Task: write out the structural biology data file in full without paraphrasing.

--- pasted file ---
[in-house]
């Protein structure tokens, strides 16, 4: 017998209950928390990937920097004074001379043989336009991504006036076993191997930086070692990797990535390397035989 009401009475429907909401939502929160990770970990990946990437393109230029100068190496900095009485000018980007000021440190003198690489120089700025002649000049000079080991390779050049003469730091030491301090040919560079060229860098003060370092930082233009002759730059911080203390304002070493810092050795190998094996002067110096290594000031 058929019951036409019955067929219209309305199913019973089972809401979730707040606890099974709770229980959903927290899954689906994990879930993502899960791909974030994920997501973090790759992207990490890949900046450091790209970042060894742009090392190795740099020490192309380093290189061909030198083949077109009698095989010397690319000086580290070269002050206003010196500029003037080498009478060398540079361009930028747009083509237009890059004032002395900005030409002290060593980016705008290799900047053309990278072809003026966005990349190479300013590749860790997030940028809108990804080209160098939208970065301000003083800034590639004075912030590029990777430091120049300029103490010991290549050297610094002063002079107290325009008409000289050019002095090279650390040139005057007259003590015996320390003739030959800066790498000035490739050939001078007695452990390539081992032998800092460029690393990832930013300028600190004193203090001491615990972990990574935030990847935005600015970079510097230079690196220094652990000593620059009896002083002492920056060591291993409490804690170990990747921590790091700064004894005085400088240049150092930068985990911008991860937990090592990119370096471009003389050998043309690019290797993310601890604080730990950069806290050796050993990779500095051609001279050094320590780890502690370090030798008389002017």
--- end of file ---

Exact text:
[in-house]
């Protein structure tokens, strides 16, 4: 017998209950928390990937920097004074001379043989336009991504006036076993191997930086070692990797990535390397035989 009401009475429907909401939502929160990770970990990946990437393109230029100068190496900095009485000018980007000021440190003198690489120089700025002649000049000079080991390779050049003469730091030491301090040919560079060229860098003060370092930082233009002759730059911080203390304002070493810092050795190998094996002067110096290594000031 058929019951036409019955067929219209309305199913019973089972809401979730707040606890099974709770229980959903927290899954689906994990879930993502899960791909974030994920997501973090790759992207990490890949900046450091790209970042060894742009090392190795740099020490192309380093290189061909030198083949077109009698095989010397690319000086580290070269002050206003010196500029003037080498009478060398540079361009930028747009083509237009890059004032002395900005030409002290060593980016705008290799900047053309990278072809003026966005990349190479300013590749860790997030940028809108990804080209160098939208970065301000003083800034590639004075912030590029990777430091120049300029103490010991290549050297610094002063002079107290325009008409000289050019002095090279650390040139005057007259003590015996320390003739030959800066790498000035490739050939001078007695452990390539081992032998800092460029690393990832930013300028600190004193203090001491615990972990990574935030990847935005600015970079510097230079690196220094652990000593620059009896002083002492920056060591291993409490804690170990990747921590790091700064004894005085400088240049150092930068985990911008991860937990090592990119370096471009003389050998043309690019290797993310601890604080730990950069806290050796050993990779500095051609001279050094320590780890502690370090030798008389002017």